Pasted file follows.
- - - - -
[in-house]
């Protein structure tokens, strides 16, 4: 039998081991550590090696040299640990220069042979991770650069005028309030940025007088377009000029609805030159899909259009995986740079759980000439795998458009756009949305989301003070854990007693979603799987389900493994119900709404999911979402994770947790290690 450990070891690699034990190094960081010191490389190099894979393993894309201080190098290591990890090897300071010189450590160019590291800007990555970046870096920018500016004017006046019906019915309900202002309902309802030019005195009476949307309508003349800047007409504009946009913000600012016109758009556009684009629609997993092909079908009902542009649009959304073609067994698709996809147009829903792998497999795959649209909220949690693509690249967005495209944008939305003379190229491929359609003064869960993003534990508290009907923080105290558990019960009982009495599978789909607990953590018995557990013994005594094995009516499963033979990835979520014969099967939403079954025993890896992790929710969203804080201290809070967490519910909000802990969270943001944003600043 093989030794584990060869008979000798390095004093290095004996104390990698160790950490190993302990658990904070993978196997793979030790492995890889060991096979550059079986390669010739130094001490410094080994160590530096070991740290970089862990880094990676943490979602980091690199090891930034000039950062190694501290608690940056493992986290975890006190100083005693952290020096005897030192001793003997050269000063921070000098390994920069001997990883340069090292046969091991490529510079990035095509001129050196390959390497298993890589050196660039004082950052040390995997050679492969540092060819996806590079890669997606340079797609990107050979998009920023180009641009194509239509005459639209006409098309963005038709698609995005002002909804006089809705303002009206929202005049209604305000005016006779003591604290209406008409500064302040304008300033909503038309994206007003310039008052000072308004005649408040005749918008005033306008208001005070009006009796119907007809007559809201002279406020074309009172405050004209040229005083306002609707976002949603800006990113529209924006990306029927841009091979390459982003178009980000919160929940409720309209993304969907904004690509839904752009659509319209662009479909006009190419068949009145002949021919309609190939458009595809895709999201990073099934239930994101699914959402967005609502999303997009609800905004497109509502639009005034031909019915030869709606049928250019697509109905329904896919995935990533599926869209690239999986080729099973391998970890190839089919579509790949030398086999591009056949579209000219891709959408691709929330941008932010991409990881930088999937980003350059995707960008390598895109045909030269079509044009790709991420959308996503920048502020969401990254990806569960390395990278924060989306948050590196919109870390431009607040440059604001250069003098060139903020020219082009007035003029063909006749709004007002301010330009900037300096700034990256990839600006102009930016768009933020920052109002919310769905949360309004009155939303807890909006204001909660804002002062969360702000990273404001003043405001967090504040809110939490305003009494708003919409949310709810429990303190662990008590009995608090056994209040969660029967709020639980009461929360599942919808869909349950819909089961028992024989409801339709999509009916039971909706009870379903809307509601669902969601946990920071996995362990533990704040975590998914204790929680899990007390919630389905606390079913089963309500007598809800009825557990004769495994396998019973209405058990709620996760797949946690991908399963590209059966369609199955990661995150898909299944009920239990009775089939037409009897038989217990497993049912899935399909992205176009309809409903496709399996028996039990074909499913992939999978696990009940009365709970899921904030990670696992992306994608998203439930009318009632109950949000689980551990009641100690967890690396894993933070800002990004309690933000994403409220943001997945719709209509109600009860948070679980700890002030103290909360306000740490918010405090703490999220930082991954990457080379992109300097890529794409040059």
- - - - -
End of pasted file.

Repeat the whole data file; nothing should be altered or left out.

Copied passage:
[in-house]
């Protein structure tokens, strides 16, 4: 039998081991550590090696040299640990220069042979991770650069005028309030940025007088377009000029609805030159899909259009995986740079759980000439795998458009756009949305989301003070854990007693979603799987389900493994119900709404999911979402994770947790290690 450990070891690699034990190094960081010191490389190099894979393993894309201080190098290591990890090897300071010189450590160019590291800007990555970046870096920018500016004017006046019906019915309900202002309902309802030019005195009476949307309508003349800047007409504009946009913000600012016109758009556009684009629609997993092909079908009902542009649009959304073609067994698709996809147009829903792998497999795959649209909220949690693509690249967005495209944008939305003379190229491929359609003064869960993003534990508290009907923080105290558990019960009982009495599978789909607990953590018995557990013994005594094995009516499963033979990835979520014969099967939403079954025993890896992790929710969203804080201290809070967490519910909000802990969270943001944003600043 093989030794584990060869008979000798390095004093290095004996104390990698160790950490190993302990658990904070993978196997793979030790492995890889060991096979550059079986390669010739130094001490410094080994160590530096070991740290970089862990880094990676943490979602980091690199090891930034000039950062190694501290608690940056493992986290975890006190100083005693952290020096005897030192001793003997050269000063921070000098390994920069001997990883340069090292046969091991490529510079990035095509001129050196390959390497298993890589050196660039004082950052040390995997050679492969540092060819996806590079890669997606340079797609990107050979998009920023180009641009194509239509005459639209006409098309963005038709698609995005002002909804006089809705303002009206929202005049209604305000005016006779003591604290209406008409500064302040304008300033909503038309994206007003310039008052000072308004005649408040005749918008005033306008208001005070009006009796119907007809007559809201002279406020074309009172405050004209040229005083306002609707976002949603800006990113529209924006990306029927841009091979390459982003178009980000919160929940409720309209993304969907904004690509839904752009659509319209662009479909006009190419068949009145002949021919309609190939458009595809895709999201990073099934239930994101699914959402967005609502999303997009609800905004497109509502639009005034031909019915030869709606049928250019697509109905329904896919995935990533599926869209690239999986080729099973391998970890190839089919579509790949030398086999591009056949579209000219891709959408691709929330941008932010991409990881930088999937980003350059995707960008390598895109045909030269079509044009790709991420959308996503920048502020969401990254990806569960390395990278924060989306948050590196919109870390431009607040440059604001250069003098060139903020020219082009007035003029063909006749709004007002301010330009900037300096700034990256990839600006102009930016768009933020920052109002919310769905949360309004009155939303807890909006204001909660804002002062969360702000990273404001003043405001967090504040809110939490305003009494708003919409949310709810429990303190662990008590009995608090056994209040969660029967709020639980009461929360599942919808869909349950819909089961028992024989409801339709999509009916039971909706009870379903809307509601669902969601946990920071996995362990533990704040975590998914204790929680899990007390919630389905606390079913089963309500007598809800009825557990004769495994396998019973209405058990709620996760797949946690991908399963590209059966369609199955990661995150898909299944009920239990009775089939037409009897038989217990497993049912899935399909992205176009309809409903496709399996028996039990074909499913992939999978696990009940009365709970899921904030990670696992992306994608998203439930009318009632109950949000689980551990009641100690967890690396894993933070800002990004309690933000994403409220943001997945719709209509109600009860948070679980700890002030103290909360306000740490918010405090703490999220930082991954990457080379992109300097890529794409040059």